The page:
Sutton’s report, which delegates received with rousing applause, comes as former Episcopal congregations now affiliated with the ACNA seek to establish a distinct, non-Episcopal identity. In addition to building bridges with other Christian communities, the ACNA aspires to define itself as a dynamic movement by planting 1,000 new churches within its first five years.
The ACNA is growing, albeit not as fast as some would like. Archbishop Robert Duncan, in his state-of-the-church address to about 100 delegates and bishops from across North America, noted that the church has swelled from 703 congregations a year ago to 811 now.
RWF: And now the bombshell:
Prospects for further growth, Sutton said, include welcoming as many as 150 Evangelical Lutheran Church in America congregations that are considering a move to the ACNA.
RWF: WOW! I wonder how this affects plans for the North American Lutheran Church.
The theologically conservative ACNA continues to tread in controversial waters as it carves a niche. Evangelizing Jews, for example, would put the ACNA at odds with most mainstream Jewish groups, which oppose the practice as an affront to Jewish identity. Also, whether to ordain women to the priesthood remains “an issue that divides us,” Duncan acknowledged in his address. Women’s ordination was on the agenda for panel discussion at the June 10-11 College of Bishops meeting, which was closed to lay delegates and press.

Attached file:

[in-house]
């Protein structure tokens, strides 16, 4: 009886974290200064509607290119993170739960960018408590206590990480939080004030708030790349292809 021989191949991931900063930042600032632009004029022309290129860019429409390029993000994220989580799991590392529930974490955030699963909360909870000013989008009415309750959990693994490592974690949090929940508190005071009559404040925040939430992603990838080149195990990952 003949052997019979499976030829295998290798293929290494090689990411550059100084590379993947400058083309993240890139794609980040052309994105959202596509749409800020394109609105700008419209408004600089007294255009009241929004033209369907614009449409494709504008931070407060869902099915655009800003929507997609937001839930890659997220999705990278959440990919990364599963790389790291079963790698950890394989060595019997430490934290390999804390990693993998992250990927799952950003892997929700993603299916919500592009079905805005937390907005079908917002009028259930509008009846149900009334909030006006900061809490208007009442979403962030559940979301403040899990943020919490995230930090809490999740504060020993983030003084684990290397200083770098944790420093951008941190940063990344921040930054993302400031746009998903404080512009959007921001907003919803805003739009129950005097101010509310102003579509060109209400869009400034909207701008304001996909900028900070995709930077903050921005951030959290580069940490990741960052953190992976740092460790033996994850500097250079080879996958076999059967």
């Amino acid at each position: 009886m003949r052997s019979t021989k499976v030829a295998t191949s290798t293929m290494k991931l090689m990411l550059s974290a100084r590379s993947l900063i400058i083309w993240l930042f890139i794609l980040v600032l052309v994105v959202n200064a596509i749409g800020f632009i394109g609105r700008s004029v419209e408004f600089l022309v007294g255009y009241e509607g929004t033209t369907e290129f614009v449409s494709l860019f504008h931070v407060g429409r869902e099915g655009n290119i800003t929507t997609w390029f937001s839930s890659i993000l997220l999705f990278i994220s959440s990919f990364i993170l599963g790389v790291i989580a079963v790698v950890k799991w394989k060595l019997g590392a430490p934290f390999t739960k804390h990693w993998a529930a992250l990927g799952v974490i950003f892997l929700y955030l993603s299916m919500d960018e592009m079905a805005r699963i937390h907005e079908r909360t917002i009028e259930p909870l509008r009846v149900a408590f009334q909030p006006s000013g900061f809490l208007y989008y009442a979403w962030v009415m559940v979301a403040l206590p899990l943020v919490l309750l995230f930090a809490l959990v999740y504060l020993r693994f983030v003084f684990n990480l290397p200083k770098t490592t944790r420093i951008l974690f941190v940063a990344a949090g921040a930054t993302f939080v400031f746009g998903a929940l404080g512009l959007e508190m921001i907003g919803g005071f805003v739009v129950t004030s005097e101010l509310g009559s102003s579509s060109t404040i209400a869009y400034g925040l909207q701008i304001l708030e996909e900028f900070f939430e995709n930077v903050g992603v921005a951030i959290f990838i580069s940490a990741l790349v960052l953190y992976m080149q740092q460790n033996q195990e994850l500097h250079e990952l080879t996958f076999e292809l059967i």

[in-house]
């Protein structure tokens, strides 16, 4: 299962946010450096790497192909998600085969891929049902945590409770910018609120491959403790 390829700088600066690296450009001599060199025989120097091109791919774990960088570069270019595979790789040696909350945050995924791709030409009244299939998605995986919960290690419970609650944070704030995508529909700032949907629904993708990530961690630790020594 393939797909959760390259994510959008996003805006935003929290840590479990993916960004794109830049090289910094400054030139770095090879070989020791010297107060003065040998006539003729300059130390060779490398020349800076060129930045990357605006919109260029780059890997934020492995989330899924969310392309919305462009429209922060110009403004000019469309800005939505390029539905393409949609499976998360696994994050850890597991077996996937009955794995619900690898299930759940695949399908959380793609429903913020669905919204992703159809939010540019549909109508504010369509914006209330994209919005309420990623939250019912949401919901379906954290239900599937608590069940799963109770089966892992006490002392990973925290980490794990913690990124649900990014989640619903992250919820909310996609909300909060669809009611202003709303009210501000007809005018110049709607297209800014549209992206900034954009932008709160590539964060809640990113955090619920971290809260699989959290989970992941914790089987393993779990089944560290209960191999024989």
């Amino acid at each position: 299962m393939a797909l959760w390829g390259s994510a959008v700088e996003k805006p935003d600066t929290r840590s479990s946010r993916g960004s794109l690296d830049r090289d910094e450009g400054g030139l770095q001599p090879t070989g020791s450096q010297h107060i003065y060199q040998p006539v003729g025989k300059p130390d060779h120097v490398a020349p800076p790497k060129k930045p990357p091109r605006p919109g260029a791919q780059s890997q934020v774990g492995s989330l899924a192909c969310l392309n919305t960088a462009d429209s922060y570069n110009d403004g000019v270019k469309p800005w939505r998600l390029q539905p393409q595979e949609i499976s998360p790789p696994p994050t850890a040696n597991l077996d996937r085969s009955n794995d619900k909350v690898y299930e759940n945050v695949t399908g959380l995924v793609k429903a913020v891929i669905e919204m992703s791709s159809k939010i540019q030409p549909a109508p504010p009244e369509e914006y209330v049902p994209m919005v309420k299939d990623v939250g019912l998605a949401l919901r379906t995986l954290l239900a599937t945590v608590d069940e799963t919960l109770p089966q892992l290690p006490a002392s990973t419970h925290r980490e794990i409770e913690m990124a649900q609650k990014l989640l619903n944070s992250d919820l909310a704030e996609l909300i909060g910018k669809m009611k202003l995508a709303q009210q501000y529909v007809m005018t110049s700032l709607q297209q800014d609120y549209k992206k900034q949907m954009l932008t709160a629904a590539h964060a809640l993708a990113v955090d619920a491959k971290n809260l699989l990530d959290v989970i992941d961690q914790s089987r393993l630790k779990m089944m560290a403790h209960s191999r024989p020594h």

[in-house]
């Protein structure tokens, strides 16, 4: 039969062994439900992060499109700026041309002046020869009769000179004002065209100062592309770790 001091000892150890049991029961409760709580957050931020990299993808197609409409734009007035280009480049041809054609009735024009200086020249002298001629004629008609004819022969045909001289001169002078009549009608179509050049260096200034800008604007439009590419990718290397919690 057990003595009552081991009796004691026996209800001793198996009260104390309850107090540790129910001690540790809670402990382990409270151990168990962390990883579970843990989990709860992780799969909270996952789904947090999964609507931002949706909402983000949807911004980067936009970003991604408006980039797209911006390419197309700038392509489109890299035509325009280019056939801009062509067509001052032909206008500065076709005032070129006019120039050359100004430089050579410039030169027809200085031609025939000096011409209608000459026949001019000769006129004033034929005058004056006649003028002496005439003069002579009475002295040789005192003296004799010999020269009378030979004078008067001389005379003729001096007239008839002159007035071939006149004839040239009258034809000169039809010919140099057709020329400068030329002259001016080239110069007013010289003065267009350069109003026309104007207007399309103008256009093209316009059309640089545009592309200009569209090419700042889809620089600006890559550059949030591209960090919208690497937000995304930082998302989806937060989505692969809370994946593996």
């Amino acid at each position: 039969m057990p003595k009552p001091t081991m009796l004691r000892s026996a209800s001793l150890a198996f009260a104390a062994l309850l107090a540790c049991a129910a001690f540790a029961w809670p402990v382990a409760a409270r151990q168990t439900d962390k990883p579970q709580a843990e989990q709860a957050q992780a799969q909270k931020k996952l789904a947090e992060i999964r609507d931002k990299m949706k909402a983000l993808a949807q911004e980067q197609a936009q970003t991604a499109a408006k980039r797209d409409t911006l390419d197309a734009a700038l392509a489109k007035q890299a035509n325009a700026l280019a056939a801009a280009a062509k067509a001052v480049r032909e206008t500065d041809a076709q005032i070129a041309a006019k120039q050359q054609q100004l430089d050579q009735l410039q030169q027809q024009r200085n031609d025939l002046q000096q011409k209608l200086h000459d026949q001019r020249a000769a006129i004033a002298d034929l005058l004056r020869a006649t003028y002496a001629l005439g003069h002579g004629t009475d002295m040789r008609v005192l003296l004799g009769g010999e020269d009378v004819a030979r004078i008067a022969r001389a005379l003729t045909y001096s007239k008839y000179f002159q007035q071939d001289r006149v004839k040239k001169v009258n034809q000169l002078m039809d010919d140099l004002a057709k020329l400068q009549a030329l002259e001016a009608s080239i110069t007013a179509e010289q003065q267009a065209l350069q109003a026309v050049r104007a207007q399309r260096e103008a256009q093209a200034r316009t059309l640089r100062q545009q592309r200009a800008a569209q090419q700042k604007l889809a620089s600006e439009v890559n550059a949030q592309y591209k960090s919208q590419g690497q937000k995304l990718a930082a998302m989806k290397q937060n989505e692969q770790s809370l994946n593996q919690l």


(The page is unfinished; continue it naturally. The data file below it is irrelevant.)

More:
For now, the ACNA shows little appetite for internal conflict. Content to tolerate diversity of practice on women’s ordination, delegates to the Provincial Council avoided the issue and characterized their movement as more about unification, rather than fragmentation, within Anglicanism.
“We’re coming together, not splitting apart,” said the Rt. Rev. Martyn Minns, founding missionary bishop of the Convocation of Anglicans in North America, a mission of the Province of Nigeria. “The Reformed Episcopal Church is now here after having been apart for 130 years. So we’re actually seeing the reversal of the fragmentation thing.”
Preserving certain strong relationships within the Anglican Communion proved to be a priority at All Saints Anglican Church, Amesbury, as the ACNA marked its first anniversary. The Rev. Lynne L. Ashmead, a deacon and the ACNA’s registrar, cautioned that dioceses need to follow specific record-keeping protocol in conformity with Communion-wide standards. Delegates likewise signaled deference to the Province of Rwanda when they affirmed the Anglican Mission in the Americas as a “ministry partner” that would remain under Rwandan jurisdiction rather than the ACNA’s.